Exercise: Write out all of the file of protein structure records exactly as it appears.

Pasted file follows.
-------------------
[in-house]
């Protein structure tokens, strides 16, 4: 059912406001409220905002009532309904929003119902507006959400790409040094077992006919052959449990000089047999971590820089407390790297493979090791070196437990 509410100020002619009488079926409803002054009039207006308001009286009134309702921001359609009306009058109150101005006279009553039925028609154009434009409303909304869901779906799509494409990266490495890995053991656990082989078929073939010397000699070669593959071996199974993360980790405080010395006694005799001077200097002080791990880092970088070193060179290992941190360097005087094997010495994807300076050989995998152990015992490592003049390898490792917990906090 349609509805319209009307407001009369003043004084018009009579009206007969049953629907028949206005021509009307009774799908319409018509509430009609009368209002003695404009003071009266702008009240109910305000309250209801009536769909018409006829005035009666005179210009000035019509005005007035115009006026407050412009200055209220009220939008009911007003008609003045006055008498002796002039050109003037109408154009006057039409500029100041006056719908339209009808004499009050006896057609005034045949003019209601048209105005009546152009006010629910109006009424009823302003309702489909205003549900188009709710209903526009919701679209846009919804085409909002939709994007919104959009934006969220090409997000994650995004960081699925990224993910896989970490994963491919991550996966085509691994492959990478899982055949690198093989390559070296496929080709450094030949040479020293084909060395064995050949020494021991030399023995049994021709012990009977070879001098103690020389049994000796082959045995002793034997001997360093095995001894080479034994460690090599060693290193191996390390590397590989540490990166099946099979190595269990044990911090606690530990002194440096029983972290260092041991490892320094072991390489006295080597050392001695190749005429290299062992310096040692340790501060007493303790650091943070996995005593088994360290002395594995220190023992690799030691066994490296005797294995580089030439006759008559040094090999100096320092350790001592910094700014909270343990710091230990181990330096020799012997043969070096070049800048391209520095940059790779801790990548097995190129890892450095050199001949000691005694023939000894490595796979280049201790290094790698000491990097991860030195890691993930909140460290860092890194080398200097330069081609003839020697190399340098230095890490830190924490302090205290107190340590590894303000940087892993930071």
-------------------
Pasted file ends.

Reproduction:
[in-house]
């Protein structure tokens, strides 16, 4: 059912406001409220905002009532309904929003119902507006959400790409040094077992006919052959449990000089047999971590820089407390790297493979090791070196437990 509410100020002619009488079926409803002054009039207006308001009286009134309702921001359609009306009058109150101005006279009553039925028609154009434009409303909304869901779906799509494409990266490495890995053991656990082989078929073939010397000699070669593959071996199974993360980790405080010395006694005799001077200097002080791990880092970088070193060179290992941190360097005087094997010495994807300076050989995998152990015992490592003049390898490792917990906090 349609509805319209009307407001009369003043004084018009009579009206007969049953629907028949206005021509009307009774799908319409018509509430009609009368209002003695404009003071009266702008009240109910305000309250209801009536769909018409006829005035009666005179210009000035019509005005007035115009006026407050412009200055209220009220939008009911007003008609003045006055008498002796002039050109003037109408154009006057039409500029100041006056719908339209009808004499009050006896057609005034045949003019209601048209105005009546152009006010629910109006009424009823302003309702489909205003549900188009709710209903526009919701679209846009919804085409909002939709994007919104959009934006969220090409997000994650995004960081699925990224993910896989970490994963491919991550996966085509691994492959990478899982055949690198093989390559070296496929080709450094030949040479020293084909060395064995050949020494021991030399023995049994021709012990009977070879001098103690020389049994000796082959045995002793034997001997360093095995001894080479034994460690090599060693290193191996390390590397590989540490990166099946099979190595269990044990911090606690530990002194440096029983972290260092041991490892320094072991390489006295080597050392001695190749005429290299062992310096040692340790501060007493303790650091943070996995005593088994360290002395594995220190023992690799030691066994490296005797294995580089030439006759008559040094090999100096320092350790001592910094700014909270343990710091230990181990330096020799012997043969070096070049800048391209520095940059790779801790990548097995190129890892450095050199001949000691005694023939000894490595796979280049201790290094790698000491990097991860030195890691993930909140460290860092890194080398200097330069081609003839020697190399340098230095890490830190924490302090205290107190340590590894303000940087892993930071």